• drink it straight
  • make lacto-fermented drinks such as ginger ale and limeades
  • add to the compost pile as a booster
  • keep it in the fridge for several months until its used up!

Pausing the process

Ok, I’ll be the first to admit, I’m not really super great on consistent follow through, and before I started the kefir game, I wasn’t even sure if I could maintain it. But the great thing about kefir is that as soon as you put it in the fridge, it puts the process on hold.

So while I have been pretty successful at maintaining my daily routine, every so often, life gets the better of me, and I’ll stick the culture jar filled with grains and milk into the fridge until I can get back to it.

Remember, these are living organisms, and even in the fridge where they are almost inert, they will still need to be fed with small amounts of lactose from time to time. If I’m unable to process the kefir, or if I have to go away, I will add a couple tablespoons of milk 1 or 2 a week.

The longest I’ve left grains in the fridge was 5 weeks! If you do leave them in the fridge for a while, remember that they will need a bit of extra time to come back to room temperature and that may affect how long the culturing process takes.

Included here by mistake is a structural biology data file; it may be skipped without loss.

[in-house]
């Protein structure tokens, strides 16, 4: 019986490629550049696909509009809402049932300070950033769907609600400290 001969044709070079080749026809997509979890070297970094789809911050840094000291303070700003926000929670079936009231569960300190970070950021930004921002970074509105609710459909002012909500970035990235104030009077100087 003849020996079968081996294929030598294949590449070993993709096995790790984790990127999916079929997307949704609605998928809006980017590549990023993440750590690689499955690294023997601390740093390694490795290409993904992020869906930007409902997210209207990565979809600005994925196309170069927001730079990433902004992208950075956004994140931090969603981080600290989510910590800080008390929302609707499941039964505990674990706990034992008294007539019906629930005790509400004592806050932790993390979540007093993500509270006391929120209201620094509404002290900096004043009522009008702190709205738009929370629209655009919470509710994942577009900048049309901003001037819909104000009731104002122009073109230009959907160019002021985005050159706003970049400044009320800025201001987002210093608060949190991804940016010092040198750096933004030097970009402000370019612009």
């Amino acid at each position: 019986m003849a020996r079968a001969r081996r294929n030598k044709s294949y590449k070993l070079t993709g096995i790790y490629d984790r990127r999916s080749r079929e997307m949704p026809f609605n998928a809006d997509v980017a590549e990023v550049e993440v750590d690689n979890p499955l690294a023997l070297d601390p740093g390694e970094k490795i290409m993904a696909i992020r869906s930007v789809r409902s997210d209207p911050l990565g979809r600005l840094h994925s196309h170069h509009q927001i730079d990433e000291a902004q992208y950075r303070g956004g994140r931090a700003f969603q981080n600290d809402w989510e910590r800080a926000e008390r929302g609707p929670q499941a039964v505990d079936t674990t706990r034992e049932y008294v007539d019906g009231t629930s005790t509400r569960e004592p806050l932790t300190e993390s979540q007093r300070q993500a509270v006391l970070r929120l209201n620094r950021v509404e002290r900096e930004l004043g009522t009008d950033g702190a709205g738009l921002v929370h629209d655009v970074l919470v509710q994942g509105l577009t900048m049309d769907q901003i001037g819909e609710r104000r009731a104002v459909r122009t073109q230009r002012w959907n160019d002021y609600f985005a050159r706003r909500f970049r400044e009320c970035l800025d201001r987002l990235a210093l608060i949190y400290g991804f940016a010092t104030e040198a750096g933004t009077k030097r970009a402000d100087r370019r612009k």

How to tell if your kefir grains have gone bad

Trust your nose. It is supposed to smell yeasty with a slight tartness. The longer it cultures the stronger these notes will smell. If you’re just not sure though- rinse with filtered water(not chlorinated) and start again!

What to do with the extra kefir grains you grow

Well, I would definitely try to pass them along(if you do- make sure they stay in milk) to a friend, but if you can’t find anybody to share with, dont throw them out! You can either eat them(if you can get past the weird texture, they’re super good for you) or you can dehydrate them for storage(or so you can send in the mail!):

  1. Rinse grains thoroughly with filtered water.
  2. Lay them on a piece of unbleached parchment paper in a safe location.
  3. Dry at room temperature for 3 to 5 days, depending on humidity and room temperature. …
  4. Place dried milk kefir grains in an air-tight bag; add a small amount of powdered milk.

I hope this milk kefir tutorial helped to encourage you to make the probiotic leap!

Yours truly,


p.s. Right now, I’m learning how to make water kefir using converted milk kefir grains! I will update with another post when I’ve fully tested the process!



milk kefir DIY tutorial


  1. Diane

    What a well researched and written article❣ I really enjoyed your personal story. Even though you told it to me already, reading about it added depth to my understanding. Thank you so much for sharing your life and experiences with us❣ Keep up the good work, it is much appreciated. ???

    1. Author

      Thanks Diane! Making and drinking milk kefir is an important part of my self care routine! I’m so grateful that you introduced me to milk kefir and shared your grains with me! It’s been such a blessing for my health!